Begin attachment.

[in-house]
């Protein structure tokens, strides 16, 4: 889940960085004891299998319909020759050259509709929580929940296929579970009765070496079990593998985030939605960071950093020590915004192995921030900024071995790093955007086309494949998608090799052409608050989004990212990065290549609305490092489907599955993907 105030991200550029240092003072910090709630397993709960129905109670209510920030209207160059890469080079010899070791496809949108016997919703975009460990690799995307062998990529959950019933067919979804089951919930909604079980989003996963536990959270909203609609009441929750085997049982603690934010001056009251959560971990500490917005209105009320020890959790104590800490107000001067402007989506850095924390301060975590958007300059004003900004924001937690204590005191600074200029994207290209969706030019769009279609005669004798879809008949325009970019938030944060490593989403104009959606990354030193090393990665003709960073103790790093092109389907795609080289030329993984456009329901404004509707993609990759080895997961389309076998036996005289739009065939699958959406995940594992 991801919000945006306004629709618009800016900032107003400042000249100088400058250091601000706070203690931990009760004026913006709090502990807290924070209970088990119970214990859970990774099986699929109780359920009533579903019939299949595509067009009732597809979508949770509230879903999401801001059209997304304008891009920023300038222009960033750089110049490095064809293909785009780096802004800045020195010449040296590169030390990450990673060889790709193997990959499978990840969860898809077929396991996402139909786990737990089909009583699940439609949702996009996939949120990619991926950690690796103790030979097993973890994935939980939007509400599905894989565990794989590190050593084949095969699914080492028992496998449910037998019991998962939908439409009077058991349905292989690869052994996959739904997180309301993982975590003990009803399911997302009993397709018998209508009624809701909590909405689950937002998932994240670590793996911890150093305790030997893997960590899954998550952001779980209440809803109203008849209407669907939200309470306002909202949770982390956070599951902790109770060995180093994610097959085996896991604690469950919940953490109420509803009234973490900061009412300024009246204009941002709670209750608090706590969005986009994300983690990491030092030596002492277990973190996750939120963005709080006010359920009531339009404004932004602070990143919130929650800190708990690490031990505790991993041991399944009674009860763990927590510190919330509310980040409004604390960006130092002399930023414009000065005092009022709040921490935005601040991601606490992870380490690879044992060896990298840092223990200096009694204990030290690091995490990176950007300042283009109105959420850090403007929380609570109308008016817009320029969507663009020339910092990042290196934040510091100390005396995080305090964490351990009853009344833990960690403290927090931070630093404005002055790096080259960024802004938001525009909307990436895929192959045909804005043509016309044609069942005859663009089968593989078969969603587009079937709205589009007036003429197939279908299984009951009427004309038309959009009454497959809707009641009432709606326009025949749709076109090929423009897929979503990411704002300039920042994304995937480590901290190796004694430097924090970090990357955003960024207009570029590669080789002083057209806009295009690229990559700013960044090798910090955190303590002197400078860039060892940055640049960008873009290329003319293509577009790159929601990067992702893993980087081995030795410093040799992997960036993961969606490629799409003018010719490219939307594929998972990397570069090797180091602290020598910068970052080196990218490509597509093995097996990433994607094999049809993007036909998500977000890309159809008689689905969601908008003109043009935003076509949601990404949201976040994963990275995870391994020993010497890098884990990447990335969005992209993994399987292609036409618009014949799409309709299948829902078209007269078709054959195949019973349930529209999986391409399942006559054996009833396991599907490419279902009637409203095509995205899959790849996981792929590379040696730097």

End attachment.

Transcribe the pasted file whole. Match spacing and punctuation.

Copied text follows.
[in-house]
């Protein structure tokens, strides 16, 4: 889940960085004891299998319909020759050259509709929580929940296929579970009765070496079990593998985030939605960071950093020590915004192995921030900024071995790093955007086309494949998608090799052409608050989004990212990065290549609305490092489907599955993907 105030991200550029240092003072910090709630397993709960129905109670209510920030209207160059890469080079010899070791496809949108016997919703975009460990690799995307062998990529959950019933067919979804089951919930909604079980989003996963536990959270909203609609009441929750085997049982603690934010001056009251959560971990500490917005209105009320020890959790104590800490107000001067402007989506850095924390301060975590958007300059004003900004924001937690204590005191600074200029994207290209969706030019769009279609005669004798879809008949325009970019938030944060490593989403104009959606990354030193090393990665003709960073103790790093092109389907795609080289030329993984456009329901404004509707993609990759080895997961389309076998036996005289739009065939699958959406995940594992 991801919000945006306004629709618009800016900032107003400042000249100088400058250091601000706070203690931990009760004026913006709090502990807290924070209970088990119970214990859970990774099986699929109780359920009533579903019939299949595509067009009732597809979508949770509230879903999401801001059209997304304008891009920023300038222009960033750089110049490095064809293909785009780096802004800045020195010449040296590169030390990450990673060889790709193997990959499978990840969860898809077929396991996402139909786990737990089909009583699940439609949702996009996939949120990619991926950690690796103790030979097993973890994935939980939007509400599905894989565990794989590190050593084949095969699914080492028992496998449910037998019991998962939908439409009077058991349905292989690869052994996959739904997180309301993982975590003990009803399911997302009993397709018998209508009624809701909590909405689950937002998932994240670590793996911890150093305790030997893997960590899954998550952001779980209440809803109203008849209407669907939200309470306002909202949770982390956070599951902790109770060995180093994610097959085996896991604690469950919940953490109420509803009234973490900061009412300024009246204009941002709670209750608090706590969005986009994300983690990491030092030596002492277990973190996750939120963005709080006010359920009531339009404004932004602070990143919130929650800190708990690490031990505790991993041991399944009674009860763990927590510190919330509310980040409004604390960006130092002399930023414009000065005092009022709040921490935005601040991601606490992870380490690879044992060896990298840092223990200096009694204990030290690091995490990176950007300042283009109105959420850090403007929380609570109308008016817009320029969507663009020339910092990042290196934040510091100390005396995080305090964490351990009853009344833990960690403290927090931070630093404005002055790096080259960024802004938001525009909307990436895929192959045909804005043509016309044609069942005859663009089968593989078969969603587009079937709205589009007036003429197939279908299984009951009427004309038309959009009454497959809707009641009432709606326009025949749709076109090929423009897929979503990411704002300039920042994304995937480590901290190796004694430097924090970090990357955003960024207009570029590669080789002083057209806009295009690229990559700013960044090798910090955190303590002197400078860039060892940055640049960008873009290329003319293509577009790159929601990067992702893993980087081995030795410093040799992997960036993961969606490629799409003018010719490219939307594929998972990397570069090797180091602290020598910068970052080196990218490509597509093995097996990433994607094999049809993007036909998500977000890309159809008689689905969601908008003109043009935003076509949601990404949201976040994963990275995870391994020993010497890098884990990447990335969005992209993994399987292609036409618009014949799409309709299948829902078209007269078709054959195949019973349930529209999986391409399942006559054996009833396991599907490419279902009637409203095509995205899959790849996981792929590379040696730097």